Sometimes a dangerously slow heartbeat occurs because the natural “battery” of the heart isn’t working as it should, or there’s another issue with the heart’s electrical system. Here’s how a pacemaker can help.
A Cleveland Clinic patient with a slowed heartbeat is the third in the nation to receive the device as part of an international, multicenter clinical trial testing its safety and efficacy for FDA approval.
Roy Greenberg, MD, combined clinical skills with engineering insights to prevent catastrophic aortic aneurysms. He will be remembered fondly by patients and colleagues.
Warfarin thins your blood, helping prevent blood clots and stroke. Should you stop taking it before device surgery, or keep taking the prescribed amount? Results from a recent study reveal what to do, and why.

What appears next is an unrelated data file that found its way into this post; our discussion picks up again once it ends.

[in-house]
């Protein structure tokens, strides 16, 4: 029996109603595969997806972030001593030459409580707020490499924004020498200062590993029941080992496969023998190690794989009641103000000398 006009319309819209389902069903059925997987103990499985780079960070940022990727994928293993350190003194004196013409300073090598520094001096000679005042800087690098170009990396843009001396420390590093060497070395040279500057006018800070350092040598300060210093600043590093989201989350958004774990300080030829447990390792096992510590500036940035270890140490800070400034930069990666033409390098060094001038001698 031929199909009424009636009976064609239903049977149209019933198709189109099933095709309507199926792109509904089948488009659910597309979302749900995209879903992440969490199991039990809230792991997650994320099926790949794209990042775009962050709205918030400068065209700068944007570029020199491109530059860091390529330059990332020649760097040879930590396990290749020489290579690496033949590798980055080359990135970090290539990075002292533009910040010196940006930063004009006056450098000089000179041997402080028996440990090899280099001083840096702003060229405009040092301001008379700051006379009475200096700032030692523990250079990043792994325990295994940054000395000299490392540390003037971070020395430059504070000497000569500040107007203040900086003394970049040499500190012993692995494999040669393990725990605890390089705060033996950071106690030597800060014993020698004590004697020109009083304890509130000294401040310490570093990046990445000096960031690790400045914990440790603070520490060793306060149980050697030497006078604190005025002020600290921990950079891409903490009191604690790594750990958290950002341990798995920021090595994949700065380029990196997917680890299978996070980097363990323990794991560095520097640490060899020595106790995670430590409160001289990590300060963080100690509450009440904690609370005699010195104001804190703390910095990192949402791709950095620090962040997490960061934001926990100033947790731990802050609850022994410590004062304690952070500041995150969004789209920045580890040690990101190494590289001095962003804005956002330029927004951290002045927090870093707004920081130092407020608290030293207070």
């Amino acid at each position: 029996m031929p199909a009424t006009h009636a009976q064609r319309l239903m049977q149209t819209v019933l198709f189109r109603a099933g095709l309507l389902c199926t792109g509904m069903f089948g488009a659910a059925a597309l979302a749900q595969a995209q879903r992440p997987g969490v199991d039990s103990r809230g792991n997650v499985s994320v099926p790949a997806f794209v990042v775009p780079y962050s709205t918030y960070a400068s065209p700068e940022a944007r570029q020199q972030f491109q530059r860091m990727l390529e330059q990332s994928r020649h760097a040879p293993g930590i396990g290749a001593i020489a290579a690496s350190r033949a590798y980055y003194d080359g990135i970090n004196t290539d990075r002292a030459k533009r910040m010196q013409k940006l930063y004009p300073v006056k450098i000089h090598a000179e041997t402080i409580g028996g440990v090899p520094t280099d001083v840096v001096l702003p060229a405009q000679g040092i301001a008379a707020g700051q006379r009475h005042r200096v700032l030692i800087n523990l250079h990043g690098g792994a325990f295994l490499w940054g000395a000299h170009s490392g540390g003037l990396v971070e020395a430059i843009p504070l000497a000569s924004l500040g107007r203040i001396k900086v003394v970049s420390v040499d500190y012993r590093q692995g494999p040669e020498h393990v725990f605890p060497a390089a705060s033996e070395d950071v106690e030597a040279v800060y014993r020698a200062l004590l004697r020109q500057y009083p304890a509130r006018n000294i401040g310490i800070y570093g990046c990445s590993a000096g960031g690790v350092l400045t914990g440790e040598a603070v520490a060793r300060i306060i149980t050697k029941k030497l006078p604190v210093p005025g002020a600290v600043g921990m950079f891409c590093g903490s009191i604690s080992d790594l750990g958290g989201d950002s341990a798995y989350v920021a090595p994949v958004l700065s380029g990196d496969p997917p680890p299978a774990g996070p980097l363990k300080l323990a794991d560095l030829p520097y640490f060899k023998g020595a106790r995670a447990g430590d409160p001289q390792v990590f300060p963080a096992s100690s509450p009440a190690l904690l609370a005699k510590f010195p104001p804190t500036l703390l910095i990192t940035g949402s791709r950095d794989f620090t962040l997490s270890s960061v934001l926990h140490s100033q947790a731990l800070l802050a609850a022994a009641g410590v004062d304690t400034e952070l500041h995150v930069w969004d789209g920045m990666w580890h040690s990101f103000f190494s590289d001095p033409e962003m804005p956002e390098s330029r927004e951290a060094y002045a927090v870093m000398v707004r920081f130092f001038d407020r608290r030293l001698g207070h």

Linda Shaw is an avid runner, and she always dresses in costume when she races so she can spark conversation on why it’s so important to seek medical care you can trust.
Ask questions and get answers about arrhythmias and devices from Cleveland Clinic physicians during a live webchat Monday, August 27, 2012, at noon (ET).
Implantable cardiac pacing and defibrillator devices are associated with infections but can be avoided.
Are implantable heart devices safe?
Pacemakers cannot “fix” all heart rhythm problems.
Anything that affects three million people is important and an estimated 3 million people have heart-rhythm regulators implanted under their skin.